Hospital Cars.—The Worcester railroad company have fitted up two cars, to run on regular trains, daily, to and from New York, for the transportation of sick and wounded soldiers. The arrangements for convenience and comfort seem to be all that could be desired. The cotton berths are really stretchers, suspended on India rubber loops, acting as springs, and can be taken down or put up, so that patients can be removed from the hospitals or elsewhere in an unchanged and horizontal position. In addition to these beds are easy seats, chairs, apparatus for the preparation of hot drinks, the supply of water and pure air, and almost everything that could be asked for in a sick chamber. From such inspection as we were able to give these cars, we can safely recommend their general adoption. If sleeping cars and smoking cars, and even eating saloons, are luxuriously furnished for healthy, non-combatant travellers, the least corporations, who are coining money out of the war, can do, is to care tenderly, and regardless of expense, for those suffering from hard and perilous services in the field. Whoever suggested, or introduced these improved carriages on the Worcester railroad, deserves credit for his humanity, and will be silently thanked by hundreds returning maimed or sick from the seat of war.–Boston Transcript.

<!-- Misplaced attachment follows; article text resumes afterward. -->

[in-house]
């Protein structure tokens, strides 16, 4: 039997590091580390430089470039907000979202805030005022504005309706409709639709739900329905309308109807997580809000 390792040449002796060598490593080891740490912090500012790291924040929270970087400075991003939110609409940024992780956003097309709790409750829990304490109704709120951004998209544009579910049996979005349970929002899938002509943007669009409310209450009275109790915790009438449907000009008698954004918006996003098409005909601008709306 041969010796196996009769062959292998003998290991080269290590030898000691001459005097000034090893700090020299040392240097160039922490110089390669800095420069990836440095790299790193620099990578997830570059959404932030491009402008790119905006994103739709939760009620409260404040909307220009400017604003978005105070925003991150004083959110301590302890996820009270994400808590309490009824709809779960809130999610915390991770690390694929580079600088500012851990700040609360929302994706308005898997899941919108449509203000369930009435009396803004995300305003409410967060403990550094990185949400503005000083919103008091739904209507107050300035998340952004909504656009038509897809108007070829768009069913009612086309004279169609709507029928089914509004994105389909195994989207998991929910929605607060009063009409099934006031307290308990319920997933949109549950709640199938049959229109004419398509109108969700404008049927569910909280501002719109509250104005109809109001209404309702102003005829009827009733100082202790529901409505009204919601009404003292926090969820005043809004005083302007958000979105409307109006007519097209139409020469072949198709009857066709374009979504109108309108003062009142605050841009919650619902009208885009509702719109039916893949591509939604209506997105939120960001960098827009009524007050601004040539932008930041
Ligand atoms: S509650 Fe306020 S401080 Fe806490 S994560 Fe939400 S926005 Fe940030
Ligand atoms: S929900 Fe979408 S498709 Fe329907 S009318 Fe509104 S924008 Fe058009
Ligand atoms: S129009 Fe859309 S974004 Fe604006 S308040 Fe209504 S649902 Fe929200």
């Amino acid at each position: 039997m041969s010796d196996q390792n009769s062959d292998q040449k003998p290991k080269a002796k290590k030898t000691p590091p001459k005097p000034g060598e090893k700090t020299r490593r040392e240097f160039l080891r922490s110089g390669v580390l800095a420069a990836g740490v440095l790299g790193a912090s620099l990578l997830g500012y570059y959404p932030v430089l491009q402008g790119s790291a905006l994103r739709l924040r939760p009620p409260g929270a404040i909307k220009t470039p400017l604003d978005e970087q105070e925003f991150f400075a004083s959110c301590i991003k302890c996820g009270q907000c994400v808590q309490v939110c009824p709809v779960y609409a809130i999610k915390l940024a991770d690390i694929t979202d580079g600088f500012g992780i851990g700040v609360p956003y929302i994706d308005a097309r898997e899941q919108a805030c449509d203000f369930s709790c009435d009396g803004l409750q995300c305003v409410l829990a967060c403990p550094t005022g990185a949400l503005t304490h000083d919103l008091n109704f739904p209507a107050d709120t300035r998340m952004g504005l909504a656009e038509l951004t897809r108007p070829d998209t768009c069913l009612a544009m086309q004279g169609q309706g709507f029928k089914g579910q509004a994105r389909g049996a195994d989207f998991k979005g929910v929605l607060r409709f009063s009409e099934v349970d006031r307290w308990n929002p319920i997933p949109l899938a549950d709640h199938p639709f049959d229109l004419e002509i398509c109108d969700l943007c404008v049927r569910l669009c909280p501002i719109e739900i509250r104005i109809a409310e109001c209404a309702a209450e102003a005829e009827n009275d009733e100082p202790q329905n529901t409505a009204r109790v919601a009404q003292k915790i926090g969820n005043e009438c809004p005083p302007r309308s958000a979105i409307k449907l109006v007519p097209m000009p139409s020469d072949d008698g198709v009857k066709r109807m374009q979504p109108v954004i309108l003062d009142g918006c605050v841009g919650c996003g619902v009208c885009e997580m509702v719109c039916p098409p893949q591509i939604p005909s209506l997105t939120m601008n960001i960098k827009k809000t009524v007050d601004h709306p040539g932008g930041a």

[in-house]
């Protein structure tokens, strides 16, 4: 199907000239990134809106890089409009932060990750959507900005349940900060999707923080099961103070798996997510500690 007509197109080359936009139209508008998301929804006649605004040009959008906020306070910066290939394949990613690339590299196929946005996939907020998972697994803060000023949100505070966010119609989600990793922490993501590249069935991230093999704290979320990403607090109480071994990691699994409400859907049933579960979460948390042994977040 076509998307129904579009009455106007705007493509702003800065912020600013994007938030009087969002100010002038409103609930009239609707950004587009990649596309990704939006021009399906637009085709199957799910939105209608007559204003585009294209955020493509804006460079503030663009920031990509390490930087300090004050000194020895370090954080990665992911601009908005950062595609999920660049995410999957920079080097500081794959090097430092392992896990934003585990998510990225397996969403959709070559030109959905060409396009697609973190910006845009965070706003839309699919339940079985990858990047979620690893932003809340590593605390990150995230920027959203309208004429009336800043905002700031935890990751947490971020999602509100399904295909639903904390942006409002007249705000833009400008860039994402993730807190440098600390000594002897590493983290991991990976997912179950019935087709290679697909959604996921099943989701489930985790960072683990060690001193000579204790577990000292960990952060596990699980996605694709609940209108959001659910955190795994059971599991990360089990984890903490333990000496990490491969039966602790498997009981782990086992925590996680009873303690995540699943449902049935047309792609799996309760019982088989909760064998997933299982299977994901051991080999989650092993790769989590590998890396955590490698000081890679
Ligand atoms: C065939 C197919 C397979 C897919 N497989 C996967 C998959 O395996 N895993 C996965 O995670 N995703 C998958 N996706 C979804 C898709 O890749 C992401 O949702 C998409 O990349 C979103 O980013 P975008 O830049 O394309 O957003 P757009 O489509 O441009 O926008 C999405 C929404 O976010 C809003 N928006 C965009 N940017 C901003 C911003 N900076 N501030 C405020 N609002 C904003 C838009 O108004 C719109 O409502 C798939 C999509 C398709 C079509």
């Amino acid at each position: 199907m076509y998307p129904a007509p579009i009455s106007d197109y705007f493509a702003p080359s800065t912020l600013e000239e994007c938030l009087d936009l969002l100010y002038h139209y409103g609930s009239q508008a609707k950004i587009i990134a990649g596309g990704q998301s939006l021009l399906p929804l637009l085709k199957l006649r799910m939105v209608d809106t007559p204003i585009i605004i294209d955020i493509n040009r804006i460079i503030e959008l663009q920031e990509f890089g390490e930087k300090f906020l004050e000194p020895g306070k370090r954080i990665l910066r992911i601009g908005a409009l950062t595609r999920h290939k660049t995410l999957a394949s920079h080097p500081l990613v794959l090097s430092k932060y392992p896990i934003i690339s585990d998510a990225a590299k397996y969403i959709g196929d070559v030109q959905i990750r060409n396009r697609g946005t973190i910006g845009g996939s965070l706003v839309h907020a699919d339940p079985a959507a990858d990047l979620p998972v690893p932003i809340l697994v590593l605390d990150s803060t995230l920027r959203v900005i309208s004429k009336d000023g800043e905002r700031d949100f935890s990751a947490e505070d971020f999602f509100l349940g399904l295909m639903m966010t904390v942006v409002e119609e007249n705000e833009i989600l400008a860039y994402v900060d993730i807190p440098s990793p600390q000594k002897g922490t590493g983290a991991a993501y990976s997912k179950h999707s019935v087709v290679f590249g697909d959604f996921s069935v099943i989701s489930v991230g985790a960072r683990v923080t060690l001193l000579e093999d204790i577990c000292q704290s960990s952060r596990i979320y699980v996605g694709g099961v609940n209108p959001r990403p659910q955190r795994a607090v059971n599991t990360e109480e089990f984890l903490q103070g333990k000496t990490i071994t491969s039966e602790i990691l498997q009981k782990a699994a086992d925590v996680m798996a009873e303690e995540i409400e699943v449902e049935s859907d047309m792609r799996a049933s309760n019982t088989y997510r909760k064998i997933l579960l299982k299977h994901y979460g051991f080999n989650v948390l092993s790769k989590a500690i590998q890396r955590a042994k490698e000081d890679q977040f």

The July Draft.—The provost marshal general has published an interesting statement of the results of the draft last July. Of those drafted, over eighty per cent reported for examination. Of those who reported, about thirty percent were exempted on account of physical disability; about thirty per cent were found to be improperly enrolled. Of the men examined, about forty per cent were held to service, and either entered the army in person, furnished substitutes, or paid commutation. Of those held to service, about one half paid commutation; two thirds of the remainder furnished substitutes, and the rest went in person, and are now with their regiments in front of the enemy. The expense of the draft, including the expense of arresting some twenty thousand deserters, has but little exceeded one million and two hundred thousand dollars, while the amount of commutation money received from drafted men exceeds twelve million dollars. The advantages that could reasonably be expected from the law, are, in the opinion of the provost marshal general, already accruing, and he has no doubt that with suitable modifications, the military strength of the country may, under its operation, be surely and cheaply brought into the field.